The current system marginalizes exciting September baseball so that it can save that drama for October and higher revenue. I'm not sure there's any system the powers that be could come up with that will return September baseball to its former glory so long as there are as many playoff entrants as there are. It will only ever mean a lot if, in your scenario, one of the Blue Jays or Orioles were left out entirely. The one game playoff proposal still gives the loser a roughly 50% chance of getting in to the show. While the players I'm sure would still leave it all on the field, they still get a second chance. It just can't compare to the pennant races of old.
Since we're stuck with the current system, I would rather try to minimize the damage and make it as hard as possible for the weakest teams from getting in whether they won their division or the wild card.
You're right of course. I merely meant that it is more likely in the old format to have compelling September baseball.
In the old one division per league format it was still possible for the best team to have a world series appearance locked up with a week to go as well. It all depends on the number and distribution of strong teams. However, while there are usually at least 2 strong teams in a league, there aren't always 3 or more.
I would argue that the wild card isn't even the true problem of the current system. Anyone want to guess how many wild card teams have finished below 88 wins (excluding strike shortened 1995)? None. There are 8 division winners with that distinction (again, wild card era only excluding 1995). If they add a 2nd wild card, I'd rather they have the 4th and 5th teams by record duking it out (the 4th team by record is historically the wild card team about 1/3 of the time) rather than arbitrarily forcing what can be the second best team who happens to share a division with a power house into a one game matchup. The best teams should make the playoffs period. This is because of the crap shoot nature of playoffs. I don't want to see an 83 win team winning the world series ever again (apologies to Cardinals fans).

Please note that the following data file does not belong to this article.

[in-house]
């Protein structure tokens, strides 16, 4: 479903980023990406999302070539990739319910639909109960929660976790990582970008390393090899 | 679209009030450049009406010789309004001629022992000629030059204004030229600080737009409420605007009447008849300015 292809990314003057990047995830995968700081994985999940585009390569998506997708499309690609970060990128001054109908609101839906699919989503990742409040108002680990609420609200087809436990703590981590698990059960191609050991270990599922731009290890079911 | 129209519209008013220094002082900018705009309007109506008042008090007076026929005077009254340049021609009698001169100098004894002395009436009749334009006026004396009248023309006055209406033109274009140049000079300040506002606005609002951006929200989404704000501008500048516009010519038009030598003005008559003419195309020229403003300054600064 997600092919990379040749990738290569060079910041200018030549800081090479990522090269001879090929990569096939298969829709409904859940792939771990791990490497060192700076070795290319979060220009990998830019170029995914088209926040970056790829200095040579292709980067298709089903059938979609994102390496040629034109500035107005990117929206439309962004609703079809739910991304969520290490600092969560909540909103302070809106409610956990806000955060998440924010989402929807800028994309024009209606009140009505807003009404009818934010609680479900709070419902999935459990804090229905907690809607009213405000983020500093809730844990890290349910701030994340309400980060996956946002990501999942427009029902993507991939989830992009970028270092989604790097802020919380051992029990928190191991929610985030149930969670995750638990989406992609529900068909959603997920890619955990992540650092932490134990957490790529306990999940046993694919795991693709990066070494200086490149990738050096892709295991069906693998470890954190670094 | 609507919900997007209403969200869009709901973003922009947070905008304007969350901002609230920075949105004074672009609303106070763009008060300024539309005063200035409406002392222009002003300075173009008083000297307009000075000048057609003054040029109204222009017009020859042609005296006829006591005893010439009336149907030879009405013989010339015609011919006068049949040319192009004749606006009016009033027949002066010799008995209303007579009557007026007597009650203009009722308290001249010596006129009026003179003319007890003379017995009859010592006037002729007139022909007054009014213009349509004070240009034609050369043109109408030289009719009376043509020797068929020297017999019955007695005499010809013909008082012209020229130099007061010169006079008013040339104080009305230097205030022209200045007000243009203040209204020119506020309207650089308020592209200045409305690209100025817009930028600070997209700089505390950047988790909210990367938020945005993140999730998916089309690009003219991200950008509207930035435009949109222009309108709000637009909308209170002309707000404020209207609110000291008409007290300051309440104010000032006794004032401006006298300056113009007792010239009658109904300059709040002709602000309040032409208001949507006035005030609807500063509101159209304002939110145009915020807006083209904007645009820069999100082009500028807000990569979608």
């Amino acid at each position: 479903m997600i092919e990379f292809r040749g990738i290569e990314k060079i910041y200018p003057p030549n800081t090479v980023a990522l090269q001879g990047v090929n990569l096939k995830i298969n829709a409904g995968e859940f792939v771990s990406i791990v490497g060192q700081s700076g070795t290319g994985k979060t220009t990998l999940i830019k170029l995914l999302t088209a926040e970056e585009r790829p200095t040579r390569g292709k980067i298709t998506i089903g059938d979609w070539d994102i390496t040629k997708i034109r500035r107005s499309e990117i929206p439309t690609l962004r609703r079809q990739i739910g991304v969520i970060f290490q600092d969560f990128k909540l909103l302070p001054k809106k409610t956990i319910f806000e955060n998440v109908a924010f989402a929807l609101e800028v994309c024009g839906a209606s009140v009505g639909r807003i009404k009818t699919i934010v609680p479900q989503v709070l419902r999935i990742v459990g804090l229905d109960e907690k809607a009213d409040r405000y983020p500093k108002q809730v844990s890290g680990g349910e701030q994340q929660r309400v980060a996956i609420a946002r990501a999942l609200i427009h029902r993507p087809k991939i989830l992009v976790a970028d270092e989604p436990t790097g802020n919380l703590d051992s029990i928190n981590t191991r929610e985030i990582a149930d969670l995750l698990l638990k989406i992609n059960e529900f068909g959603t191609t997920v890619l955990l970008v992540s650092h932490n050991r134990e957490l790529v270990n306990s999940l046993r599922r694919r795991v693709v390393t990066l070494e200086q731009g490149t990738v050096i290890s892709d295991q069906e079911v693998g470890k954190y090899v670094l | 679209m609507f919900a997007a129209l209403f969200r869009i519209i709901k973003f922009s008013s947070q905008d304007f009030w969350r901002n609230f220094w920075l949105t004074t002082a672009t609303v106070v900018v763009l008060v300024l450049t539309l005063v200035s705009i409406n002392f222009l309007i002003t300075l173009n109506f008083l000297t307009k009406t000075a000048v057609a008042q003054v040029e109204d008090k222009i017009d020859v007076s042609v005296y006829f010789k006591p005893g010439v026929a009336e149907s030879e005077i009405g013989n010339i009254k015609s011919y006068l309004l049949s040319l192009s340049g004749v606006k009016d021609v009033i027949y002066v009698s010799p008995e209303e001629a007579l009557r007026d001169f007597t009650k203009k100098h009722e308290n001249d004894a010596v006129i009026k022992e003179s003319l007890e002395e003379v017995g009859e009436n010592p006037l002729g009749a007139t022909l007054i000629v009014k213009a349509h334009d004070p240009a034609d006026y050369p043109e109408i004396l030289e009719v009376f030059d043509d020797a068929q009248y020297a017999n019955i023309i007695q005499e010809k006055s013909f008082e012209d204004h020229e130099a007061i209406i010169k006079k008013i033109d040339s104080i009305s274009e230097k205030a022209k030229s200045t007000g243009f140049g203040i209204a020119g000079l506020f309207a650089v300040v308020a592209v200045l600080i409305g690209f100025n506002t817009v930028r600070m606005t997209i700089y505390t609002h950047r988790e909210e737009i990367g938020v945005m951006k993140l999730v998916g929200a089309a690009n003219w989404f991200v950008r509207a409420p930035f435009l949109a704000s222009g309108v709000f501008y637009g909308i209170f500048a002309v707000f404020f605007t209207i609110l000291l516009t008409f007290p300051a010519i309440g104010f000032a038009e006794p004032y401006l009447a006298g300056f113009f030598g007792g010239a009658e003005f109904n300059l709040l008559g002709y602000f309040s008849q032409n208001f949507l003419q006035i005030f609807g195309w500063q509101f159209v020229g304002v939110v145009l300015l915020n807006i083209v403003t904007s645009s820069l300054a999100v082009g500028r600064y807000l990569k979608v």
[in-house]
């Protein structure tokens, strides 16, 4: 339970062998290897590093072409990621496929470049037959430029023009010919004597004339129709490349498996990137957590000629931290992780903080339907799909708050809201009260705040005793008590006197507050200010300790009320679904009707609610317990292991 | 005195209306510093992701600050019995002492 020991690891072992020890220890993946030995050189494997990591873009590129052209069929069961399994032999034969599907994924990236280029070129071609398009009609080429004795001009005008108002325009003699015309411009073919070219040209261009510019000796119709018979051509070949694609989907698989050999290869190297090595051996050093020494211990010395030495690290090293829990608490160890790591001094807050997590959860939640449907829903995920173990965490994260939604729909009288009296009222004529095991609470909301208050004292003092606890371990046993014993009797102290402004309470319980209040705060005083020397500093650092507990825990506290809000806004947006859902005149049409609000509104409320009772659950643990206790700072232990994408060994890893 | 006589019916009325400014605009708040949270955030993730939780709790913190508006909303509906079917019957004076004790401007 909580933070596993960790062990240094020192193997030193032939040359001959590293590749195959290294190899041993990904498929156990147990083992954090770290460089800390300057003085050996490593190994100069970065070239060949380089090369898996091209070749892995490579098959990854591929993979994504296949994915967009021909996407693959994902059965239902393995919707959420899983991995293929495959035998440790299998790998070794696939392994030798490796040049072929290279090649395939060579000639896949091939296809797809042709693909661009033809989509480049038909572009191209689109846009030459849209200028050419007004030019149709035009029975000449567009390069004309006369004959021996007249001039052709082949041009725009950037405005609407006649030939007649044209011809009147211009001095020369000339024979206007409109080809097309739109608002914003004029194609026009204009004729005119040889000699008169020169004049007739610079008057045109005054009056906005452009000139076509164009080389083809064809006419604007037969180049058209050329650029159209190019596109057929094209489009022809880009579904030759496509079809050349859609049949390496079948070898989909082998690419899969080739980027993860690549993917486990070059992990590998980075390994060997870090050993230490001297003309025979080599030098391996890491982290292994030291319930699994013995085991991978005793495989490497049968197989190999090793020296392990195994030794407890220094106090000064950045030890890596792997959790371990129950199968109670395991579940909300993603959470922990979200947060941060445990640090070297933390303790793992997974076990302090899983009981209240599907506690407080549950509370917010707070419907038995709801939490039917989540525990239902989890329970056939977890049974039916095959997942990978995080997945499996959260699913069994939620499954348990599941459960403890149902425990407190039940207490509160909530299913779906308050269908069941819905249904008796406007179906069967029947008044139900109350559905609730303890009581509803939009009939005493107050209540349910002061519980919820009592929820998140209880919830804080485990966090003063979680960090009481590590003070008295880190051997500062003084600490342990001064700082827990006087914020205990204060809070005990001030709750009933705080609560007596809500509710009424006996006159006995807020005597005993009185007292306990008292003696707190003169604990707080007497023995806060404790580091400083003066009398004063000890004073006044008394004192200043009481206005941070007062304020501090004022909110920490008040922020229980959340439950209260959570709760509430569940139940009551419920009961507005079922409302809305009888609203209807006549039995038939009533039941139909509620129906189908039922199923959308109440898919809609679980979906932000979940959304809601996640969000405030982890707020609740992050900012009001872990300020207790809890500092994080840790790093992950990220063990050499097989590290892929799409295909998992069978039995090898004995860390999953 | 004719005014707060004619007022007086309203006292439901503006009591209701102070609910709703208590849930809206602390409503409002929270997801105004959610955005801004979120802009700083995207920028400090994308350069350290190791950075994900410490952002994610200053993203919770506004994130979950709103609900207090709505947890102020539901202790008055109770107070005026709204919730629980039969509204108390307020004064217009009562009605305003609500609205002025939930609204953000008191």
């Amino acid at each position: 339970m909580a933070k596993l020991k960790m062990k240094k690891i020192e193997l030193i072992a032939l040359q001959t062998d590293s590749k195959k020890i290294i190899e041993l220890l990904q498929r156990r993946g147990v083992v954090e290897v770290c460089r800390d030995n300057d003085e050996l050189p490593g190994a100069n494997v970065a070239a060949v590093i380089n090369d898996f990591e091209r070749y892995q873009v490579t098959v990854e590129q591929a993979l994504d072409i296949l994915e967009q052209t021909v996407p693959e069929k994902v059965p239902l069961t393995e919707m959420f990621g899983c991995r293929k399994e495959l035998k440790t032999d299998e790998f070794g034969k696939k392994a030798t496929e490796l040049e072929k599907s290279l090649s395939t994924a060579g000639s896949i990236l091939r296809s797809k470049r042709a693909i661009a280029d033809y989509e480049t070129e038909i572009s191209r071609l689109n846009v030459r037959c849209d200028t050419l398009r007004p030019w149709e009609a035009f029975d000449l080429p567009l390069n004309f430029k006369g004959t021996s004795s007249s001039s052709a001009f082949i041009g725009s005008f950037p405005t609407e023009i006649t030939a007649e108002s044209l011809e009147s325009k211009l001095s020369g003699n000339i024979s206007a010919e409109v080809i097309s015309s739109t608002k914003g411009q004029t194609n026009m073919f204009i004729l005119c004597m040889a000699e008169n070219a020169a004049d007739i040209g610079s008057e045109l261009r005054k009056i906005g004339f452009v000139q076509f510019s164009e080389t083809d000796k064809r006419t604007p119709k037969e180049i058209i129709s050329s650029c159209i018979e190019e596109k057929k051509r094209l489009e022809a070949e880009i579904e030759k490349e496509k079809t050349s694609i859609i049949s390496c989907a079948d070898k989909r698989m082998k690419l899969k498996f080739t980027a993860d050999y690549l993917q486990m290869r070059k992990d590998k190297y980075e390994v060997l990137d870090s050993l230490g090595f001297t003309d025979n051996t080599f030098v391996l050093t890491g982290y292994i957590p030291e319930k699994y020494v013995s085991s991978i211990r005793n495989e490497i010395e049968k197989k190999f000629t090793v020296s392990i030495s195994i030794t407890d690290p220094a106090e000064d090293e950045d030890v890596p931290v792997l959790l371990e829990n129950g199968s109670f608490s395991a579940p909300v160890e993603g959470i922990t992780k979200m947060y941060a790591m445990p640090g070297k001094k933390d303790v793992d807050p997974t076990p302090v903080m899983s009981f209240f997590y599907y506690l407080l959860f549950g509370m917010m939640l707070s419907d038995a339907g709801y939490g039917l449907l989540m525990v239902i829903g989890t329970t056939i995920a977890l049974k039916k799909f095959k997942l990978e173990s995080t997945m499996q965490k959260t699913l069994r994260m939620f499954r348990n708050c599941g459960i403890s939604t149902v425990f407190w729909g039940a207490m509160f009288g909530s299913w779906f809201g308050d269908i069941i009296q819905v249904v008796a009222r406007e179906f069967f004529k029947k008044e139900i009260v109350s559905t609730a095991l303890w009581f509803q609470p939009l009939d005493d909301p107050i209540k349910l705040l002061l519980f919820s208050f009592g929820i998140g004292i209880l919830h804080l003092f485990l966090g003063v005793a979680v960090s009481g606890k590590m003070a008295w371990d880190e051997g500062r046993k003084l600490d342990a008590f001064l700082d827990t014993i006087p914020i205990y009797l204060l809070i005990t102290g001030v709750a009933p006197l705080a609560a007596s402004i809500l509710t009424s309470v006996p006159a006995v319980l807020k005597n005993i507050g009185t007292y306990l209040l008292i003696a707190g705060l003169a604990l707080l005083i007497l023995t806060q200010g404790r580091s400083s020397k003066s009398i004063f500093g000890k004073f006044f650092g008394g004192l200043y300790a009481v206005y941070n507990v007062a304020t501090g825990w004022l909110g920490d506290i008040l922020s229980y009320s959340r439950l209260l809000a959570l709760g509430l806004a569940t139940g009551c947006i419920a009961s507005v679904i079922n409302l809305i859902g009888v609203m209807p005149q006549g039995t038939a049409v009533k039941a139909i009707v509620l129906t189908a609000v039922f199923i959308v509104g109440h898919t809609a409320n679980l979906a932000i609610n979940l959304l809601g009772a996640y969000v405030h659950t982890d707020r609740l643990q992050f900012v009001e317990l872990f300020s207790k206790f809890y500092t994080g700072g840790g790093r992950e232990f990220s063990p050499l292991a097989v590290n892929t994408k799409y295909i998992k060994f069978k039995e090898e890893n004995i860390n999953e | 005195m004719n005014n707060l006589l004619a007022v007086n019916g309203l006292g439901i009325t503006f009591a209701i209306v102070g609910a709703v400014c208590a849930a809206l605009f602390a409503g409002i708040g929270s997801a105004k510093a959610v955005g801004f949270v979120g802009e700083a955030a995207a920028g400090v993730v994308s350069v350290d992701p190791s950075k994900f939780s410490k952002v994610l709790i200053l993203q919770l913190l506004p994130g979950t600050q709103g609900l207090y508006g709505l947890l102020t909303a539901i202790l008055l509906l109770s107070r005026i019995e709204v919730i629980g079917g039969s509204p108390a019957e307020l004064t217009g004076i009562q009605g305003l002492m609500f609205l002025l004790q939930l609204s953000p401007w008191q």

Although I haven't run the numbers, I also suspect the team with the best record is more likely to be bounced in the first round because they have to play the wild card in the LDS. The wild card is very often a strong team. The current tournament but properly seeded would be a better improvement.
Any time you add playoff entrants to your end-season tournament, you remove the meaning of the late-season games for the best teams. It's unavoidable. Unless we go back to a two playoff team per league format, meaningless games between playoff competitors at the end of the season will still happen.
As a transplanted A's fan, I've been waiting for this issue to be resolved forever. The Coliseum is terrible.
I will note that I'm not sure how many fans the A's will lose if they move to San Jose. It's not like the A's will be moving cross country in that case. The local fans will still have access to the team. It would be much more difficult to start over in a new market. With the glacial pace, perhaps BART will be going to San Jose by the time everything gets taken care of.
Many A's fans I know just want the team to have more revenue so we can actually sign a free agent for once. I'm sick of having to sign the old, washed up, hurt guys on the cheap and hope they pan out a la Frank Thomas. Is anyone really excited for the Hideki Matsui signing? I would have much preferred Manny Ramirez.